University of Edinburgh

Curriculum for Excellence

Presented on Friday 25 February 2011

Active Learning

Clare Boyd, Learning and Teaching Co-ordinator
Moira Andrew Chartered Teacher, Teacher of the Deaf

What is Active Learning?

Active learning is learning which engages and challenges children's thinking, using real-life and imaginary situations.

Their learning experiences should provide them with a range of opportunities to continue to engage actively in their learning and to apply their knowledge and skills in practical ways (LTScotland)

Learning through real-life activities

In the Nursery...

play wedding

The Wedding of Goldilocks and Dilan Donaldson

play wedding

Learning through real-life activities in Primary





Learning through real-life activities in Secondary...




A Voyage around the World

voyage around the world

What did the Vikings eat?

viking food

An Archaeological dig

Other ways to get pupils actively involved in their learning

  • Play games
  • Take your learning outside
  • Make the learning real (go to the shops to learn about money, write a blog etc.)
  • Set a research task - individually or as a small group - and present the findings to the rest of the class (PowerPoint, talk, video, glog etc.)
  • Use pupil ideas or interests to choose a topic in which to frame your lesson (news items, sporting event, wedding, etc.)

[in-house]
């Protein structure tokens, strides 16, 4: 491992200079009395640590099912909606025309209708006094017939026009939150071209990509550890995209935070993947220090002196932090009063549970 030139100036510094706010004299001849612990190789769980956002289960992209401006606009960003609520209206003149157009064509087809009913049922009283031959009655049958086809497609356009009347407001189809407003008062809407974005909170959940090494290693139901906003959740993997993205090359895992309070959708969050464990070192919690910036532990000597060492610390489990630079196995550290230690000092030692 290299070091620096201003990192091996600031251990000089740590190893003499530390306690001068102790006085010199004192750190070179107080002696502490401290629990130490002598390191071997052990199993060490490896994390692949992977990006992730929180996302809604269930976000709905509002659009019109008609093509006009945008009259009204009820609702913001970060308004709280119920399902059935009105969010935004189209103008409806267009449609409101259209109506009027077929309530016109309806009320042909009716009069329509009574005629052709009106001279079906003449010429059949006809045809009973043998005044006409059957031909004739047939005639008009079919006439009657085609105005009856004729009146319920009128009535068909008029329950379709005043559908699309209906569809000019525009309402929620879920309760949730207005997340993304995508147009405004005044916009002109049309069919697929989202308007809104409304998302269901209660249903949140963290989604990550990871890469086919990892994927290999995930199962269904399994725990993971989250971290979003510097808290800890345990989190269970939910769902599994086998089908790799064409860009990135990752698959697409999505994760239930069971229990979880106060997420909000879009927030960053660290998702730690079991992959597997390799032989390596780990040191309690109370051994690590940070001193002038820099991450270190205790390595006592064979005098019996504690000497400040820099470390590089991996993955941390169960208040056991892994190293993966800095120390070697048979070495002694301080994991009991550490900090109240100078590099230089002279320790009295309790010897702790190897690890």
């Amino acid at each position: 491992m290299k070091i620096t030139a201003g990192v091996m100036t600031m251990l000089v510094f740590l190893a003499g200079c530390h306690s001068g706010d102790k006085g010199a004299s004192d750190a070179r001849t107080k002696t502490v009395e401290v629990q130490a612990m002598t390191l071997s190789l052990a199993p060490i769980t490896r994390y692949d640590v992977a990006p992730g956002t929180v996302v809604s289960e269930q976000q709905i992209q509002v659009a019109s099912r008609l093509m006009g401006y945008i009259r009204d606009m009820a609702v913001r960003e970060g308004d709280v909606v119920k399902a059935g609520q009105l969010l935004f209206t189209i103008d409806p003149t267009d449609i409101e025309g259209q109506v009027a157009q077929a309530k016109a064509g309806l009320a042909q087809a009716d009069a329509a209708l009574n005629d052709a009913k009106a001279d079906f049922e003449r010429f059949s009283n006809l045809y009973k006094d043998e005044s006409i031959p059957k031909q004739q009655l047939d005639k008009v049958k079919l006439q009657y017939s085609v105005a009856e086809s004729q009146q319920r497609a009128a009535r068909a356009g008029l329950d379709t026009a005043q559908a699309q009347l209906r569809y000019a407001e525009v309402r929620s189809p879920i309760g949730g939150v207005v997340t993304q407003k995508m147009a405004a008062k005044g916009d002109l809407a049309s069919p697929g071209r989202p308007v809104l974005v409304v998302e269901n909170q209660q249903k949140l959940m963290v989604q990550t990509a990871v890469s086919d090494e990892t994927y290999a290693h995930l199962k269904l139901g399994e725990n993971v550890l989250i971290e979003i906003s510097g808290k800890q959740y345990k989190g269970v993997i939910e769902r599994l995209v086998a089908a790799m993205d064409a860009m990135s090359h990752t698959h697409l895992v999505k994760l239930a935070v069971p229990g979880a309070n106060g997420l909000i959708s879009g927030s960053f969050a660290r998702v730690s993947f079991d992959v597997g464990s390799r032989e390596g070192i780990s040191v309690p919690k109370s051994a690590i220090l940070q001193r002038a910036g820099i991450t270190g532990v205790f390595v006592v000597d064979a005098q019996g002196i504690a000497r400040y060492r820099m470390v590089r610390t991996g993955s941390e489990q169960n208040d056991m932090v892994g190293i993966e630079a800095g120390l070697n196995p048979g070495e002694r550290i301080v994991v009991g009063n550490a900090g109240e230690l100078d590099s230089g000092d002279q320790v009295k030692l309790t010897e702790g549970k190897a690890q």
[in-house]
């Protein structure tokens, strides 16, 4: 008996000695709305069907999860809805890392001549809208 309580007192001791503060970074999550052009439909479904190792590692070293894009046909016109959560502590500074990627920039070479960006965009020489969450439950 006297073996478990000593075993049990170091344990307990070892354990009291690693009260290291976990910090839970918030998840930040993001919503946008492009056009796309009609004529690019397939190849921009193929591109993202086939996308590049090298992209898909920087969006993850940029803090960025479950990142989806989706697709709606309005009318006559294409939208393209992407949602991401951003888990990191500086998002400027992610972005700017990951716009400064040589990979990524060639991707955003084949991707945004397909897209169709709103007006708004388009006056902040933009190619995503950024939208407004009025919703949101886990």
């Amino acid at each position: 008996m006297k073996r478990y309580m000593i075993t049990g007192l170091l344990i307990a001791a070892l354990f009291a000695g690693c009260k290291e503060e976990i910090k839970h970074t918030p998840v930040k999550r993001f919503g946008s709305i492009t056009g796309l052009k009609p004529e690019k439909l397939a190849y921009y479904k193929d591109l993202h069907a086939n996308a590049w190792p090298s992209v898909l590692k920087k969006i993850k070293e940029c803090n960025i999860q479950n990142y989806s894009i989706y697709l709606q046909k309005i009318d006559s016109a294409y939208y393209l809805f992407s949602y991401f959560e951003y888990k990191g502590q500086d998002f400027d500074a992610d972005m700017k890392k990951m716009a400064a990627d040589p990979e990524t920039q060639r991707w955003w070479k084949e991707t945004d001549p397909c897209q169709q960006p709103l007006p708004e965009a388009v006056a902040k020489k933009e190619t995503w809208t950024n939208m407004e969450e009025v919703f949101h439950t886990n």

• Ask a pupil to lead the lesson – teach what they've learnt to the other pupils

Active Learning tasks to use when supporting pupils in a classroom

Set a challenge: (Think, Pair, Share; individual research; group challenge etc.)

Here's the answer, what's the question?

Use open-ended questions

  • Can you find a way to …?
  • What would happen if…?
  • How do you know…?
  • What did you notice about…?
  • Tell me about…?
  • Can you think of an example of...?
  • Can you think of a better way to...?
  • Why do you think that happened?
  • How can you be sure that...?

Turn a question into a discussion:

  • All bullies are bad people - agree or disagree?
  • Goldilocks did not deserve to be saved - agree or disagree?

Ask a three-part question:

  • ask pupil 1 to answer a question
  • ask pupil 2 if their answer was right or wrong
  • ask pupil 3 to explain the answer

Involve pupils in an evaluation of their learning at the end of a lesson or topic